Celtics Effectively Used UFC Philosophy In NBA Finals Game 3 Win

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Celtics head coach Joe Mazzulla is an advocate for being open-minded, even in the NBA Finals, and even if it requires Boston to consider learning lessons outside of basketball.

That came especially in handy when fending off the desperate Mavericks in the second half of Game 3.

“Joe does a great job of showing us clips and things from different sports, right?” Tatum said after Boston’s 106-99 Game 3 win, per a league-provided transcript. “He’s a big UFC fan. And you know, showing us fights of people that — I don’t know like the terminology of UFC, but put them in a chokehold and (expletive) like they about to tap out. You just see the guy or the woman who is winning relaxing because they feel like they are about to win, and then, you know, you give the other person life.”

Mazzulla, a martial arts fan who’s practiced jiu-jitsu off the court, looked toward NFL defenses, and shares a friendship with Man City manager Pep Guardiola. Therefore, it’s not unusual for Mazzulla’s student-like approach to generate an influence that not only resonates with the Celtics locker room but directly impacts the team’s handling of adverse moments.

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Before Mavericks star Luka Doncic fouled out for the first time in the NBA playoffs, Dallas was cutting into Boston’s lead. The Celtics were ahead, 85-70, to begin the fourth quarter, however, a 20-8 Dallas run gave the deflated Mavericks a fighting chance, bringing the score to a feasible 93-90 — before Doncic fouled out with 4:12 left and watched from the sidelines.

Identifying Doncic’s early exit as the perfect opportunity, the Celtics went into attack mode and out-scored Dallas, 13-7, in the final 3:35 of regulation. No chance at overtime, no chance at cutting the series lead to 2-1, and no chance at allowing the American Airlines Center crowd to make its exit without an overwhelming feeling of disappointment.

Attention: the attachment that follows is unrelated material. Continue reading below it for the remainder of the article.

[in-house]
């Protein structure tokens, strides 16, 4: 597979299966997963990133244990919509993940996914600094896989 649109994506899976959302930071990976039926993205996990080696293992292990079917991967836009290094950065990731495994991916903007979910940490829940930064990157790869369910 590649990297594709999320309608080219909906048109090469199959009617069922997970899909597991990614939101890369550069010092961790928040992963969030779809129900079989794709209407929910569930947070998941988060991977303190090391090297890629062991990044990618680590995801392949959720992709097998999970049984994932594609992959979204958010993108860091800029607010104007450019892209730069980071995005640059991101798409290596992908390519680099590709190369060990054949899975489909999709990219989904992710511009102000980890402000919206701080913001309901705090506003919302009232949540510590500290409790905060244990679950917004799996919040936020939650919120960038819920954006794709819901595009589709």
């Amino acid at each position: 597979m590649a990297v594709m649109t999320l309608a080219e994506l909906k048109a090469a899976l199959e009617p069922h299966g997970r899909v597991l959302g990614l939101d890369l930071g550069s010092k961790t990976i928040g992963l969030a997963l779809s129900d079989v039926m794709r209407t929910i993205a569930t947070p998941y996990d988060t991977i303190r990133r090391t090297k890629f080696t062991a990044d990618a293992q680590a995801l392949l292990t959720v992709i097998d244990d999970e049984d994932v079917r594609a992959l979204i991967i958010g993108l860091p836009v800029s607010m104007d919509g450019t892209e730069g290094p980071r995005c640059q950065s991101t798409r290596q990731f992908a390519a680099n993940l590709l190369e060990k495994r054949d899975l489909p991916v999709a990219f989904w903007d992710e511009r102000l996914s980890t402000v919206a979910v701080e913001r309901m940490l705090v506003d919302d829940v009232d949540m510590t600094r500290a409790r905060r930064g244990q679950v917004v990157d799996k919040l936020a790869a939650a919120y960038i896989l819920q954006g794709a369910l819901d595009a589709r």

“You know, the closer you are to winning, the closer they are to surviving,” Tatum continued on Mazzulla’s philosophy. “Basically just trying to remind us in the group that we’ve still got a long way to go. We still have to play the right way. We’ve still got to win. They are not going to quit, and we should expect the best from them from here on out.”

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Tatum, too, put the knockout blow-seeking mindset into practice. Putting previous shooting struggles aside — Tatum shot 31.6% in Games 1 and 2 — the five-time All-Star was hungry for a 3-0 lead from the start. Tatum scored 20 points on 7-of-15 shooting in the first half before eventually finishing with a Finals career-best 31 points in 42 minutes.

Granted, Boston is guilty of letting off on the gas pedal. The Celtics held a 91-70 advantage with 10:21 left in the final frame, which took the crowd and Dallas head coach Jason Kidd out of it. But flipping that into a calm, settled-down, and smooth landing in 3-0 territory is just what Boston — winners of 10 consecutive postseason games — needed.

If all goes well in Game 4 on Friday night, the Celtics will fly back to Boston, not for a Game 5, but with a Larry O’Brien Trophy to hoist.

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